Salamanca-Balen et al. 74. Strong V, Waters R, Hibberd C, et al. Management of depression for people with cancer (SMaRT oncology 1): a randomised trial. Lancet 2008; 372(9632): 40–48. 75. Uitdehaag MJ, Putten PG, Eijck CH, et al. Nurse-led follow-up at home vs. conventional medical outpatient clinic follow-up in patients with incurable upper gastrointestinal cancer: a randomized study. J Pain Symptom Manage 2014; 47(3): 518–530. 76. Verschuur EM, Steyerberg EW, Tilanus HW, et al. Nurseled follow-up of patients after oesophageal or gastric cardia cancer surgery: a randomised trial. Br J Cancer 2009; 100(1): 70–76. 77. Young W, Rewa G, Goodman SG, et al. Evaluation of a community-based inner-city disease management program for postmyocardial infarction patients: a randomized controlled trial. CMAJ 2003; 169(9): 905–910. 78. Carey N, Courtenay M, James J, et al. An evaluation of a Diabetes Specialist Nurse prescriber on the system of delivering medicines to patients with diabetes. J Clin Nurs 2008; 17(12): 1635–1644. 79. Cossette S, Frasure-Smith N and Lespérance F. Clinical implications of a reduction in psychological distress on cardiac prognosis in patients participating in a psychosocial intervention program. Psychosom Med 2001; 63(2): 257–266. 80. David D, Britting L and Dalton J. Cardiac acute care nurse practitioner and 30-day readmission. J Cardiovasc Nurs 2015; 30(3): 248–255. 81. Duangbubpha S, Hanucharurnkul S, Pookboonmee R, et al. Chronic care model implementation and outcomes among patients with COPD in care teams with and without advanced practice nurses. Pac Rim Int J Nurs Res 2013; 17(2): 102–116. 82. Jeangsawang N, Malathum P, Panpakdee O, et al. Comparison of outcomes of discharge planning and postdischarge follow-up care, provided by advanced practice, expert-by-experience, and novice nurses, to hospitalized elders with chronic healthcare conditions. Pac Rim Int J Nurs Res 2012; 16(4): 343–360. 83. Kane RL, Keckhafer G, Flood S, et al. The effect of Evercare on hospital use. J Am Geriatr Soc 2003; 51(10): 1427–1434. 84. Naylor MD, Bowles KH, McCauley KM, et al. High-value transitional care: translation of research into practice. J Eval Clin Pract 2013; 19(5): 727–733. 85. Naylor MD, Hill-Milbourne VR, Knoble SR, et al. Community-based care model for high-risk adults with severe disabilities. Home Health Care Manag Pract 2007; 19(4): 255–266. 86. Neff DF, Madigan E and Narsavage G. APN-directed transitional home care model: achieving positive outcomes for patients with COPD. Home Healthc Nurse 2003; 21(8): 543–550. 87. Noble AJ, McCrone P, Seed PT, et al. Clinical- and costeffectiveness of a nurse led self-management intervention to reduce emergency visits by people with epilepsy. PLoS ONE 2014; 9(6): e90789. 88. Poole PJ, Chase B, Frankel A, et al. Case management may reduce length of hospital stay in patients with recurrent admissions for chronic obstructive pulmonary disease. Respirology 2001; 6(1): 37–42.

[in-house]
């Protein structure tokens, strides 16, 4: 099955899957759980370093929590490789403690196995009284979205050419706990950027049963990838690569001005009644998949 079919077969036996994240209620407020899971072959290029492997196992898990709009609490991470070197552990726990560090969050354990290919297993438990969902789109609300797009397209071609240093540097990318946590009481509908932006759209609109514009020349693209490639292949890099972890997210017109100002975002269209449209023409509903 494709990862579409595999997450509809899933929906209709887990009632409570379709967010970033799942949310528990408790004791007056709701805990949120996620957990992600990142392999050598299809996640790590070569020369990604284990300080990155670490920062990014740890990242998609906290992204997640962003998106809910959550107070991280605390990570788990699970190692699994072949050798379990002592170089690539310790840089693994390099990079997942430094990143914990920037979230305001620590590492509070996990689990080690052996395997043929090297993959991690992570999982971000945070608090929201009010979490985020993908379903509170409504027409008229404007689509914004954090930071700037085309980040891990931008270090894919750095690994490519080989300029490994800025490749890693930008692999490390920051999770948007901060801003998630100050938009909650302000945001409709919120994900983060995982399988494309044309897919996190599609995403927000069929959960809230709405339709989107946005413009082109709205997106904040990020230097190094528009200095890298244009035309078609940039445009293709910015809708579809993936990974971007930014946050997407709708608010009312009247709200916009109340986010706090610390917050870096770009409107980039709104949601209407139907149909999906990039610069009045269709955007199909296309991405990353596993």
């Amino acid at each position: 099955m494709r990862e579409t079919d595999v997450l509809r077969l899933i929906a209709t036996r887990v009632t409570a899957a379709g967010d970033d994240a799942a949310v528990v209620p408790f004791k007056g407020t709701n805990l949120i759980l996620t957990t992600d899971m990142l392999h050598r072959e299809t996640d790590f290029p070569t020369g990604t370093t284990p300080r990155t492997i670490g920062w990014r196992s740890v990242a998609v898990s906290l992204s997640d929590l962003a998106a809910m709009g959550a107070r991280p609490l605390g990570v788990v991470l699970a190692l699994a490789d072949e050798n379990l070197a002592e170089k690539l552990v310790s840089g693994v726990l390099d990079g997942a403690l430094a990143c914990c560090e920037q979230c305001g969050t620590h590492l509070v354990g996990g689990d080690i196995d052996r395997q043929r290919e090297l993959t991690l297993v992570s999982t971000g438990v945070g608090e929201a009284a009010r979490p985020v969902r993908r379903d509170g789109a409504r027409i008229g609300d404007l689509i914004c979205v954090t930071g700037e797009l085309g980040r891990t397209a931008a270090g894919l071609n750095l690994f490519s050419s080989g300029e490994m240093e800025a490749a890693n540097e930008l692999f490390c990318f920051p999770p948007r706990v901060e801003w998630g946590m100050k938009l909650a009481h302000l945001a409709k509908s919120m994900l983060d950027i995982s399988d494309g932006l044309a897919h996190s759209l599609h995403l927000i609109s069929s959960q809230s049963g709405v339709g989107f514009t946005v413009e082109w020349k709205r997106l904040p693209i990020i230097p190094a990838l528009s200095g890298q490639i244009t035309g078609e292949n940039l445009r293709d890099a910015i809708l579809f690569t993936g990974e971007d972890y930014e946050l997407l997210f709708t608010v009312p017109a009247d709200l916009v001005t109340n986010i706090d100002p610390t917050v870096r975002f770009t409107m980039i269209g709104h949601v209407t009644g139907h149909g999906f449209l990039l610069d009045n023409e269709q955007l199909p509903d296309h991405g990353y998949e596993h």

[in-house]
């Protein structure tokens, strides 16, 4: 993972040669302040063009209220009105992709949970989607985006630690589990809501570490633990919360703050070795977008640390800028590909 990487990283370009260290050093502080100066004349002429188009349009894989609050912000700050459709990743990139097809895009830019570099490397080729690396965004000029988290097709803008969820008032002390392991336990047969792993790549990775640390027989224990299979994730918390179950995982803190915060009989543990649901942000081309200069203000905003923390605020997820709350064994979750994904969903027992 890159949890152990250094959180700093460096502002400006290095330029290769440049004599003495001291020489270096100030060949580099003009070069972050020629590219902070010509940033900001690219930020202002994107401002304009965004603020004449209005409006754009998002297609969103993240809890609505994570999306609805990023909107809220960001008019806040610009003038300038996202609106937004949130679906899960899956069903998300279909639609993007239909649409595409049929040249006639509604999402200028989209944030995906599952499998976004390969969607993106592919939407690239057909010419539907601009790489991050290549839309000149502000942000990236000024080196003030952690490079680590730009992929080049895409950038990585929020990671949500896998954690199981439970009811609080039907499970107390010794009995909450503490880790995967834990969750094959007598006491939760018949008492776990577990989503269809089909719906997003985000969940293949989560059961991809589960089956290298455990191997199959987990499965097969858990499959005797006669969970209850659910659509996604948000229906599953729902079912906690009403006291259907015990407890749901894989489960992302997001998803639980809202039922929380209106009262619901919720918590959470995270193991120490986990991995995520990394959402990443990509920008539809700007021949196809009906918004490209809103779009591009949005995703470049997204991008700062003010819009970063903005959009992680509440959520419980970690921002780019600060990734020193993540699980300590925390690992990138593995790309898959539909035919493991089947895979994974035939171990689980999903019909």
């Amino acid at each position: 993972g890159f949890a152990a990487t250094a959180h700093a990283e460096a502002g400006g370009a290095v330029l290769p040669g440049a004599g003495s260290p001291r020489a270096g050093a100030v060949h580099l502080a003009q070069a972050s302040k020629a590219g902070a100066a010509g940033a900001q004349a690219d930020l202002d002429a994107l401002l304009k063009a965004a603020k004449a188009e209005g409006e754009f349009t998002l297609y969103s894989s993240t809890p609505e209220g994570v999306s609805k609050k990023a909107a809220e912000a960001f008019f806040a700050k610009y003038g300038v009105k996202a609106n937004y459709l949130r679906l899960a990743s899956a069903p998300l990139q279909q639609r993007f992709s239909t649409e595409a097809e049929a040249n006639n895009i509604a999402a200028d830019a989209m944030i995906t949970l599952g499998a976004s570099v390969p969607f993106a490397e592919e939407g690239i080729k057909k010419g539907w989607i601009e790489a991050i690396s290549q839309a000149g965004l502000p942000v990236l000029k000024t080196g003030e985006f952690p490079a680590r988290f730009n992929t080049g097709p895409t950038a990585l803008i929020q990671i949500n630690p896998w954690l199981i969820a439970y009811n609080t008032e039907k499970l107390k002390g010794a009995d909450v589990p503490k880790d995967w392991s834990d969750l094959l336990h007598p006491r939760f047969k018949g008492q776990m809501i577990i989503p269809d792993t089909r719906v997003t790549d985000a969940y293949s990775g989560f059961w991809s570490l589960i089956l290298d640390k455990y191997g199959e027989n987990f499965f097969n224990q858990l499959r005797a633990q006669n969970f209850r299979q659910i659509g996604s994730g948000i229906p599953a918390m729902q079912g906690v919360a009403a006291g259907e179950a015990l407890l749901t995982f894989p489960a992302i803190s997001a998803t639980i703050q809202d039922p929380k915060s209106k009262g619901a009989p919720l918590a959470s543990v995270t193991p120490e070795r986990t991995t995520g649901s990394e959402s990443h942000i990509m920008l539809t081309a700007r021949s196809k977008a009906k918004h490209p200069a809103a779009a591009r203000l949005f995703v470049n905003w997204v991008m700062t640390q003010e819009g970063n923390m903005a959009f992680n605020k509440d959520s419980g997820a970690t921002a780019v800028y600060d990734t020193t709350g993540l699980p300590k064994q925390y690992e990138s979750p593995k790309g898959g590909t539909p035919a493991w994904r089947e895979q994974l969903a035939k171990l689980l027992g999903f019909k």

19 89. Reynolds H, Wilson-Barnett J and Richardson G. Evaluation of the role of the Parkinson’s disease nurse specialist. Int J Nurs Stud 2000; 37(4): 337–349. 90. Hall MH, Esposito RA, Pekmezaris R, et al. Cardiac surgery nurse practitioner home visits prevent coronary artery bypass graft readmissions. Ann Thorac Surg 2014; 97(5): 1488–1493; discussion 93–95. 91. Lukas L, Foltz C and Paxton H. Hospital outcomes for a home-based palliative medicine consulting service. J Palliat Med 2013; 16(2): 179–184. 92. Pandian V, Maragos C, Turner L, et al. Model for best practice: nurse practitioner facilitated percutaneous tracheostomy service. ORL Head Neck Nurs 2011; 29(2): 8–15. 93. Park HK, Branch LG, Bulat T, et al. Influence of a transitional care clinic on subsequent 30-day hospitalizations and emergency department visits in individuals discharged from a skilled nursing facility. J Am Geriatr Soc 2013; 61(1): 137–142. 94. Skinner H, Skoyles J, Redfearn S, et al. Advanced care nurse practitioners can safely provide sole resident cover for level three patients: impact on outcomes, cost and work patterns in a cardiac surgery programme. Eur J Cardiothorac Surg 2013; 43(1): 19–22. 95. Meyer SC and Miers LJ. Cardiovascular surgeon and acute care nurse practitioner: collaboration on postoperative outcomes. AACN Clin Issues 2005; 16(2):149–158. 96. Neal CP, Garcea GG and Sutton CD. The role of the nutrition clinical nurse specialist in reducing the incidence of catheterrelated sepsis. Br J Intensive Care 2007; 17(2): 62–65. 97. Smith M and Irving JB. Managing heart failure in the community; role of the nurse specialist. Health Bull 2001; 59(5): 340–342. 98. Alfakih K, Melville M, Nainby J, et al. Nurse specialist-led management of acute coronary syndromes. Br J Cardiol 2009; 16(3): 132–134. 99. Craven O, Hughes CA, Burton A, et al. Is a nurse-led telephone intervention a viable alternative to nurse-led home care and standard care for patients receiving oral capecitabine? Results from a large prospective audit in patients with colorectal cancer. Eur J Cancer Care 2013; 22(3): 413–419. 100. Henrick A. Cost-effective outpatient management of persons with heart failure. Prog Cardiovasc Nurs 2001; 16(2): 50–56. 101. Prasad S, Dunn W, Hillier LM, et al. Rural geriatric glue: a nurse practitioner-led model of care for enhancing primary care for frail older adults within an ecosystem approach. J Am Geriatr Soc 2014; 62(9): 1772–1780. 102. Murtagh FE, Bausewein C, Verne J, et al. How many people need palliative care? A study developing and comparing methods for population-based estimates. Palliat Med 2014; 28(1): 49–58. 103. Murray SA, Kendall M, Mitchell G, et al. Palliative care from diagnosis to death. BMJ 2017; 356: j878. 104. World Health Assembly. Strengthening of palliative care as a component of integrated treatment within the continuum of care (134th session of the World Health Assembly, EB134.R7 May 2014). WHO, 2014, http://apps.who.int/ gb/ebwha/pdf_files/EB134/B134_R7-en.pdf 105. Temel JS, Greer JA, Muzikansky A, et al. Early palliative care for patients with metastatic non-small-cell lung cancer. N Engl J Med 2010; 363(8): 733–742.

Suggest Documents